Such software could include tools capable of making screenshots, activating the webcam, recording key presses or locating the system using the nearest Wi-Fi networks.

The investigation revealed multiple cases of abusive behavior by store employees. Some of them were spying on customers for fun, and some of them continued to do so even after the last installment was paid.

The store owners were forced to pay ample compensations to affected customers.

5. Skype – an illusion of privacy.

5-skypeSkype, a popular communications program for text, audio and video chats, has been in the center of spy scandals surprisingly often.

Even before the company was acquired by Microsoft, it was rumored to be a part of “Project Chess”, a secret initiative aimed at making users’ data available to secret agencies.

After Edward Snowden’s revelatory publications, Skype appeared on the list of companies cooperating with PRISM, a monitoring system created by the U.S. National Security Agency.

This information, however, remained a mystery. Which is probably the way it’s supposed to be in spy stories.

 

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Samsung SmartTV Hacked

13 September 2013

samsung-smarttvMartin Herfurt, a German information security expert, announced a successful attempt to hack a Samsung TV with SmartTV functionality.

The attack was made from a remote computer and aimed at disrupting the broadcast over HbbTV.

The hack became possible thanks to the use of WebKit 1.1 in the TV’s web browser. WebKit 1.1 is known for multiple unfixed vulnerabilities and lack of SSL support.

The expert managed to replace the broadcast with his own footage, enable subtitles and even install a Bitcoin generation on the TV set.

Vulnerability in Samsung and Dell network printers

30 November 2012

Neil Smith, an IT security expert, found a hidden embedded program in Samsung printers that makes it possible to remotely connect to them, change settings and manage printing. This is a real backdoor created by the manufacturer for the convenience of technical support experts.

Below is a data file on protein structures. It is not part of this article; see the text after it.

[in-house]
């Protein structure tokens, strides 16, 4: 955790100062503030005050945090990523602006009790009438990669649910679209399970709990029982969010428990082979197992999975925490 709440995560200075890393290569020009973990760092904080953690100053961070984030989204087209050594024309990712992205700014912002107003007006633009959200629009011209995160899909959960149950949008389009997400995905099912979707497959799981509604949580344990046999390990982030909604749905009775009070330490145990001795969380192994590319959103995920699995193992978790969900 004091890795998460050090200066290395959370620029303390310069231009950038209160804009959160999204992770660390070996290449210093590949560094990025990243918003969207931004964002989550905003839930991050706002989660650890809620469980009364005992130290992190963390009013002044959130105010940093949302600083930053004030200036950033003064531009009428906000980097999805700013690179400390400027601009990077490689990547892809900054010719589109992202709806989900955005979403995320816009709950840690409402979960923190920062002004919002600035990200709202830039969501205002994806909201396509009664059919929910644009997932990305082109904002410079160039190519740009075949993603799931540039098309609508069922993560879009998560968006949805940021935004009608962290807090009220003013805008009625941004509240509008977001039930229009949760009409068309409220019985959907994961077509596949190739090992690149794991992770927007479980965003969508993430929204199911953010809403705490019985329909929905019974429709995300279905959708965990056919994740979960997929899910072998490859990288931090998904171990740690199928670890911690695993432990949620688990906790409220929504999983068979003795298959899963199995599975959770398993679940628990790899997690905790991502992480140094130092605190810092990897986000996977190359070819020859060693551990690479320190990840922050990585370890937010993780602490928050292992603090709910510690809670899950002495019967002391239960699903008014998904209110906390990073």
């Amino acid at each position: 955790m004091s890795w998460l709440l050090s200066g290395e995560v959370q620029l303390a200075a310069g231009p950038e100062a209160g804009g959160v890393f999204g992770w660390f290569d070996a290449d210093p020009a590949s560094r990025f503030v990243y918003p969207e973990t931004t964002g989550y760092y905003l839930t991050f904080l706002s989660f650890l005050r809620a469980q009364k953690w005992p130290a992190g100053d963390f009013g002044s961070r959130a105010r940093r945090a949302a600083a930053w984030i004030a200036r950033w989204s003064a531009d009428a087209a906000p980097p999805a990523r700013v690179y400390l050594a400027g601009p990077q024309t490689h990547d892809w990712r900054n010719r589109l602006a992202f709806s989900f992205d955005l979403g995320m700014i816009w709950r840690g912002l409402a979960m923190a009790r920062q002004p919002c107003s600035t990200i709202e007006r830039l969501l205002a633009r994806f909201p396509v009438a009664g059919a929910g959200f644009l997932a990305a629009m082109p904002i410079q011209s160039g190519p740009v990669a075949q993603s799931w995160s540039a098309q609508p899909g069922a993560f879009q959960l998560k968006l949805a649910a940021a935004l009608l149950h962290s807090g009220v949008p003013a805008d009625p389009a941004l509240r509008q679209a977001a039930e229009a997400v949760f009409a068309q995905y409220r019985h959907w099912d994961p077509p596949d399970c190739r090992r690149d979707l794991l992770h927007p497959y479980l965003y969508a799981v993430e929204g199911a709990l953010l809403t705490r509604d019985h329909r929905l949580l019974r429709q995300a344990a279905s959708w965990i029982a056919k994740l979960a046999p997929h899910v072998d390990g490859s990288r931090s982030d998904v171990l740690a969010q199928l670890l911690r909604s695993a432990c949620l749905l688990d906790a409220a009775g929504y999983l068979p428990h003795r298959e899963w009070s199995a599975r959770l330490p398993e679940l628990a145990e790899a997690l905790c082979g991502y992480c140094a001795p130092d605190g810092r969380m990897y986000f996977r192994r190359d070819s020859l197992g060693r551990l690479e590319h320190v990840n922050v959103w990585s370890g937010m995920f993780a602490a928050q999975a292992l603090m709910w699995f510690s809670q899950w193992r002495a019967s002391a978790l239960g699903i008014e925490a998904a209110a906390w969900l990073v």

Apparently, the company never disclosed the existence of such functionality. The same kind of program was found in Dell printers, which can be attributed to their mutual manufacturing contracts.

This backdoor uses a modified version of the SNMP protocol that is not visible in the list of connections and continues to work even if the user disables SNMP in the printer settings.

Since the information has been made public, emergence of working exploits for this vulnerability is just a matter of time. Obviously, these exploits will not try to intercept documents being printed, but will aim to execute arbitrary unauthorized code with administrator rights in an external network. Samsung believes that it will be able to release a patch before hackers find a way to create an exploit.

Preinstalled keylogger on Samsung laptops

31 March 2011

StarLoggerMohamed Hassan, a graduate of Norwich University in Britain with a major in information security and the owner of NetSec Consulting, purchased a Samsung R525 laptop. After a full system scan with anti-spy and anti-virus software, he discovered a commercial keylogger called StarLogger in his С:\Windows\SL folder.

Mohamed analyzed the system and concluded that the keylogger had been installed by the laptop manufacturer.

He exchanged (for another reason) the laptop for a Samsung R540 from another store and found the same spyware preinstalled on it.

StarLogger (developed by Willebois Consulting, prices start from $23) is a commercial keylogger that logs key presses, creates screenshots and sends the collected data by email.

Mohamed contacted Samsung’s technical support service (inquiry #2101163379) and demanded an explanation. The reaction of the support staff gradually changed from complete denial and attempts to blame Microsoft as the supplier of the entire software package to finally admitting that the company intentionally installed such programs to “monitor the performance of customers’ computers and understand how they were used”.

It looks like Samsung collects data about the use of their computers without users’ consent. Don’t forget to check yours.

Three weeks after the incident, Jason Redmond (Manager, Marketing Communications at Samsung Electronics, Samsung) reported that an internal investigation had been started to deal with the situation.